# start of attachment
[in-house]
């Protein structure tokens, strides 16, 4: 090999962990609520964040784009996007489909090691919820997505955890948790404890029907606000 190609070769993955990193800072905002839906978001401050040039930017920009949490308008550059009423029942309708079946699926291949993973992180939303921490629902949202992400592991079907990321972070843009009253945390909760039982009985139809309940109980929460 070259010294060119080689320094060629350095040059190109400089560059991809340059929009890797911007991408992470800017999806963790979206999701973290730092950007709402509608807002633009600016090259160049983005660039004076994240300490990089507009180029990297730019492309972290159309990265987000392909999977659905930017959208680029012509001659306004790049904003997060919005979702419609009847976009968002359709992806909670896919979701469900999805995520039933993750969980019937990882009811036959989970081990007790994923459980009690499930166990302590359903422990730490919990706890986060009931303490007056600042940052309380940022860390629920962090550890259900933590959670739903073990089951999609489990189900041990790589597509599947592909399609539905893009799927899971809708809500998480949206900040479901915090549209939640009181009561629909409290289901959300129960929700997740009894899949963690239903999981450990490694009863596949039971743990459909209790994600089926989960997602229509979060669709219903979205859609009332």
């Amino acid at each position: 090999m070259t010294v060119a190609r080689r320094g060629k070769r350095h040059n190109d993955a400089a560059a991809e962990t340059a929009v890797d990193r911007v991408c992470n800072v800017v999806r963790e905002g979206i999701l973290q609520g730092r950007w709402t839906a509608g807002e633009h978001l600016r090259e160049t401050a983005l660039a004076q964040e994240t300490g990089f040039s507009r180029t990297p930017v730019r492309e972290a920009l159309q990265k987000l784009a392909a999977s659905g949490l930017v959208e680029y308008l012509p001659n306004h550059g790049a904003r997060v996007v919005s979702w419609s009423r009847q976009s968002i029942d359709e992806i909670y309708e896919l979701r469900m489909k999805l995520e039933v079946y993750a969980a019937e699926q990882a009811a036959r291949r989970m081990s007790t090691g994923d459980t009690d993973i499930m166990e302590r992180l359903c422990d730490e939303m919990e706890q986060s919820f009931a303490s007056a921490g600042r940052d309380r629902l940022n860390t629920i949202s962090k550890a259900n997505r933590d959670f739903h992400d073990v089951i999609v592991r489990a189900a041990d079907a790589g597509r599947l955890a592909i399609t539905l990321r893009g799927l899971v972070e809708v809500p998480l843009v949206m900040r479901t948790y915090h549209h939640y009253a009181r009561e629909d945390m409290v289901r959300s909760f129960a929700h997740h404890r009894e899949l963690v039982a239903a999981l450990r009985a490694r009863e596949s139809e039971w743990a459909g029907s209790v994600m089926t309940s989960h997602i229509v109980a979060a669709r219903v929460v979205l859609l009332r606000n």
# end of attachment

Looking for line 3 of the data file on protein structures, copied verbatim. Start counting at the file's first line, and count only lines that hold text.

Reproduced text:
């Amino acid at each position: 090999m070259t010294v060119a190609r080689r320094g060629k070769r350095h040059n190109d993955a400089a560059a991809e962990t340059a929009v890797d990193r911007v991408c992470n800072v800017v999806r963790e905002g979206i999701l973290q609520g730092r950007w709402t839906a509608g807002e633009h978001l600016r090259e160049t401050a983005l660039a004076q964040e994240t300490g990089f040039s507009r180029t990297p930017v730019r492309e972290a920009l159309q990265k987000l784009a392909a999977s659905g949490l930017v959208e680029y308008l012509p001659n306004h550059g790049a904003r997060v996007v919005s979702w419609s009423r009847q976009s968002i029942d359709e992806i909670y309708e896919l979701r469900m489909k999805l995520e039933v079946y993750a969980a019937e699926q990882a009811a036959r291949r989970m081990s007790t090691g994923d459980t009690d993973i499930m166990e302590r992180l359903c422990d730490e939303m919990e706890q986060s919820f009931a303490s007056a921490g600042r940052d309380r629902l940022n860390t629920i949202s962090k550890a259900n997505r933590d959670f739903h992400d073990v089951i999609v592991r489990a189900a041990d079907a790589g597509r599947l955890a592909i399609t539905l990321r893009g799927l899971v972070e809708v809500p998480l843009v949206m900040r479901t948790y915090h549209h939640y009253a009181r009561e629909d945390m409290v289901r959300s909760f129960a929700h997740h404890r009894e899949l963690v039982a239903a999981l450990r009985a490694r009863e596949s139809e039971w743990a459909g029907s209790v994600m089926t309940s989960h997602i229509v109980a979060a669709r219903v929460v979205l859609l009332r606000n």